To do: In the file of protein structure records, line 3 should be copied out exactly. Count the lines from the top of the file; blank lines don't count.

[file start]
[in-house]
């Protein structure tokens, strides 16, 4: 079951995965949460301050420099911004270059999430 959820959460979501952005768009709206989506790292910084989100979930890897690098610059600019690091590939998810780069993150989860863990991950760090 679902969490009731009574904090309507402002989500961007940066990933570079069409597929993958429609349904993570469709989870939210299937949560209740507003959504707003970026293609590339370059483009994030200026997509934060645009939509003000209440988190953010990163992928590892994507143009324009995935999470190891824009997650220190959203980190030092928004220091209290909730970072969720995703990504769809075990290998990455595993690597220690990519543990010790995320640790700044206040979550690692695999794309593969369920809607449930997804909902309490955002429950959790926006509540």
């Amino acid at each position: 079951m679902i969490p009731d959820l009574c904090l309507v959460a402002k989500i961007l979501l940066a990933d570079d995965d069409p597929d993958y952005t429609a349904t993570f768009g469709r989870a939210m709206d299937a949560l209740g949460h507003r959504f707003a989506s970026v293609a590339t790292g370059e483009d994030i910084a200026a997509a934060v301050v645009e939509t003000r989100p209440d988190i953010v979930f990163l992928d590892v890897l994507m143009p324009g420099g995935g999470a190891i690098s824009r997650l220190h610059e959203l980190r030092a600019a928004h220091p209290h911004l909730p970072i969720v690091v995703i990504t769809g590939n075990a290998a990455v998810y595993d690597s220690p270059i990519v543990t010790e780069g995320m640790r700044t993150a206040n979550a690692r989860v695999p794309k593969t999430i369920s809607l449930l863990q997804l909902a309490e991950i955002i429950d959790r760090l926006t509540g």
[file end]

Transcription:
């Amino acid at each position: 079951m679902i969490p009731d959820l009574c904090l309507v959460a402002k989500i961007l979501l940066a990933d570079d995965d069409p597929d993958y952005t429609a349904t993570f768009g469709r989870a939210m709206d299937a949560l209740g949460h507003r959504f707003a989506s970026v293609a590339t790292g370059e483009d994030i910084a200026a997509a934060v301050v645009e939509t003000r989100p209440d988190i953010v979930f990163l992928d590892v890897l994507m143009p324009g420099g995935g999470a190891i690098s824009r997650l220190h610059e959203l980190r030092a600019a928004h220091p209290h911004l909730p970072i969720v690091v995703i990504t769809g590939n075990a290998a990455v998810y595993d690597s220690p270059i990519v543990t010790e780069g995320m640790r700044t993150a206040n979550a690692r989860v695999p794309k593969t999430i369920s809607l449930l863990q997804l909902a309490e991950i955002i429950d959790r760090l926006t509540g």